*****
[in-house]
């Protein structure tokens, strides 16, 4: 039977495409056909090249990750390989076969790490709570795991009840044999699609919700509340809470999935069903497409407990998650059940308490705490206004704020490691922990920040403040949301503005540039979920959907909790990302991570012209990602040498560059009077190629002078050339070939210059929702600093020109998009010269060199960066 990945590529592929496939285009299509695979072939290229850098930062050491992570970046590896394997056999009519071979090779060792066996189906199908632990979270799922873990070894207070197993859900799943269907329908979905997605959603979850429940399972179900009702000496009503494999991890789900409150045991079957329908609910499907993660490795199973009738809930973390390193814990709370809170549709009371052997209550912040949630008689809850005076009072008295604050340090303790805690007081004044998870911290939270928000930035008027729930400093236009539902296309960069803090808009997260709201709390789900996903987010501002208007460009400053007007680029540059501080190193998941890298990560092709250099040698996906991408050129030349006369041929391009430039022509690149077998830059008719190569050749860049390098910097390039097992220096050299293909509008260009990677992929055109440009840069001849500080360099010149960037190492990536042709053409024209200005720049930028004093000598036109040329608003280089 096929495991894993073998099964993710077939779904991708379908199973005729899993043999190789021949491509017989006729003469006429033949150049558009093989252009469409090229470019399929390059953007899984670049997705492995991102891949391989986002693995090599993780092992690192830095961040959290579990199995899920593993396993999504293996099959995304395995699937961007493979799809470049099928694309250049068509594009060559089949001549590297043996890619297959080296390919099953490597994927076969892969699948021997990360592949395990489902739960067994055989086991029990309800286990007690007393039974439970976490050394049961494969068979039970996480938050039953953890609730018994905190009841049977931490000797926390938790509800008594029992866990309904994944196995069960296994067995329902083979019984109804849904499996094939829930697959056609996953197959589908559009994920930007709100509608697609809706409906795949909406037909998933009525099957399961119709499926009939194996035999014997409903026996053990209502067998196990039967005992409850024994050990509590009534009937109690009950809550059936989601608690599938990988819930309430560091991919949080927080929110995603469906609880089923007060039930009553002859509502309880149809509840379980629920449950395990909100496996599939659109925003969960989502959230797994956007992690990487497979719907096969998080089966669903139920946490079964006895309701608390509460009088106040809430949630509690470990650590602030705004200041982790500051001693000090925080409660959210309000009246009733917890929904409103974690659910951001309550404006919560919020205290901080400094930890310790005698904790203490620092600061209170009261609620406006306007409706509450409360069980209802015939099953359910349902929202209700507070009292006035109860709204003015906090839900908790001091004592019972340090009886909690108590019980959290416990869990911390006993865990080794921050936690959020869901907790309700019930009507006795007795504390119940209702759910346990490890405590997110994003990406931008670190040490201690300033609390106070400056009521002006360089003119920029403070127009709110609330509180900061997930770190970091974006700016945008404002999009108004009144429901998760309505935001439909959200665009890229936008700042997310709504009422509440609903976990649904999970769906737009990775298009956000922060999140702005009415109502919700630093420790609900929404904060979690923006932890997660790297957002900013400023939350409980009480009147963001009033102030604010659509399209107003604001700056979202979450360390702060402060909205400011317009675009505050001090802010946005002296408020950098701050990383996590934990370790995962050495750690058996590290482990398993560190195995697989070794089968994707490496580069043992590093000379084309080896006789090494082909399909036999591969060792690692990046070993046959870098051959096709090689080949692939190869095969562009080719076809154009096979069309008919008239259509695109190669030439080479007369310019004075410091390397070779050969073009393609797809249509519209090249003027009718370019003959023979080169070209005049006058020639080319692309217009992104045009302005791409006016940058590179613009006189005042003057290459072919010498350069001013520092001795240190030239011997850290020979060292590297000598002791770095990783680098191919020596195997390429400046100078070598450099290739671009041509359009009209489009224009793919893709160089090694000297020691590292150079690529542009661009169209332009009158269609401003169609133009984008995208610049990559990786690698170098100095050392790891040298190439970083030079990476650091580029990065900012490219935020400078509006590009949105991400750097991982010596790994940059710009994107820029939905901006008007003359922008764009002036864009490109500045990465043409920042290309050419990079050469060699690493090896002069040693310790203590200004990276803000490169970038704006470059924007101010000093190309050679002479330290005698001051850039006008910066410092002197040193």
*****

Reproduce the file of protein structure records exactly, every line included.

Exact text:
[in-house]
């Protein structure tokens, strides 16, 4: 039977495409056909090249990750390989076969790490709570795991009840044999699609919700509340809470999935069903497409407990998650059940308490705490206004704020490691922990920040403040949301503005540039979920959907909790990302991570012209990602040498560059009077190629002078050339070939210059929702600093020109998009010269060199960066 990945590529592929496939285009299509695979072939290229850098930062050491992570970046590896394997056999009519071979090779060792066996189906199908632990979270799922873990070894207070197993859900799943269907329908979905997605959603979850429940399972179900009702000496009503494999991890789900409150045991079957329908609910499907993660490795199973009738809930973390390193814990709370809170549709009371052997209550912040949630008689809850005076009072008295604050340090303790805690007081004044998870911290939270928000930035008027729930400093236009539902296309960069803090808009997260709201709390789900996903987010501002208007460009400053007007680029540059501080190193998941890298990560092709250099040698996906991408050129030349006369041929391009430039022509690149077998830059008719190569050749860049390098910097390039097992220096050299293909509008260009990677992929055109440009840069001849500080360099010149960037190492990536042709053409024209200005720049930028004093000598036109040329608003280089 096929495991894993073998099964993710077939779904991708379908199973005729899993043999190789021949491509017989006729003469006429033949150049558009093989252009469409090229470019399929390059953007899984670049997705492995991102891949391989986002693995090599993780092992690192830095961040959290579990199995899920593993396993999504293996099959995304395995699937961007493979799809470049099928694309250049068509594009060559089949001549590297043996890619297959080296390919099953490597994927076969892969699948021997990360592949395990489902739960067994055989086991029990309800286990007690007393039974439970976490050394049961494969068979039970996480938050039953953890609730018994905190009841049977931490000797926390938790509800008594029992866990309904994944196995069960296994067995329902083979019984109804849904499996094939829930697959056609996953197959589908559009994920930007709100509608697609809706409906795949909406037909998933009525099957399961119709499926009939194996035999014997409903026996053990209502067998196990039967005992409850024994050990509590009534009937109690009950809550059936989601608690599938990988819930309430560091991919949080927080929110995603469906609880089923007060039930009553002859509502309880149809509840379980629920449950395990909100496996599939659109925003969960989502959230797994956007992690990487497979719907096969998080089966669903139920946490079964006895309701608390509460009088106040809430949630509690470990650590602030705004200041982790500051001693000090925080409660959210309000009246009733917890929904409103974690659910951001309550404006919560919020205290901080400094930890310790005698904790203490620092600061209170009261609620406006306007409706509450409360069980209802015939099953359910349902929202209700507070009292006035109860709204003015906090839900908790001091004592019972340090009886909690108590019980959290416990869990911390006993865990080794921050936690959020869901907790309700019930009507006795007795504390119940209702759910346990490890405590997110994003990406931008670190040490201690300033609390106070400056009521002006360089003119920029403070127009709110609330509180900061997930770190970091974006700016945008404002999009108004009144429901998760309505935001439909959200665009890229936008700042997310709504009422509440609903976990649904999970769906737009990775298009956000922060999140702005009415109502919700630093420790609900929404904060979690923006932890997660790297957002900013400023939350409980009480009147963001009033102030604010659509399209107003604001700056979202979450360390702060402060909205400011317009675009505050001090802010946005002296408020950098701050990383996590934990370790995962050495750690058996590290482990398993560190195995697989070794089968994707490496580069043992590093000379084309080896006789090494082909399909036999591969060792690692990046070993046959870098051959096709090689080949692939190869095969562009080719076809154009096979069309008919008239259509695109190669030439080479007369310019004075410091390397070779050969073009393609797809249509519209090249003027009718370019003959023979080169070209005049006058020639080319692309217009992104045009302005791409006016940058590179613009006189005042003057290459072919010498350069001013520092001795240190030239011997850290020979060292590297000598002791770095990783680098191919020596195997390429400046100078070598450099290739671009041509359009009209489009224009793919893709160089090694000297020691590292150079690529542009661009169209332009009158269609401003169609133009984008995208610049990559990786690698170098100095050392790891040298190439970083030079990476650091580029990065900012490219935020400078509006590009949105991400750097991982010596790994940059710009994107820029939905901006008007003359922008764009002036864009490109500045990465043409920042290309050419990079050469060699690493090896002069040693310790203590200004990276803000490169970038704006470059924007101010000093190309050679002479330290005698001051850039006008910066410092002197040193």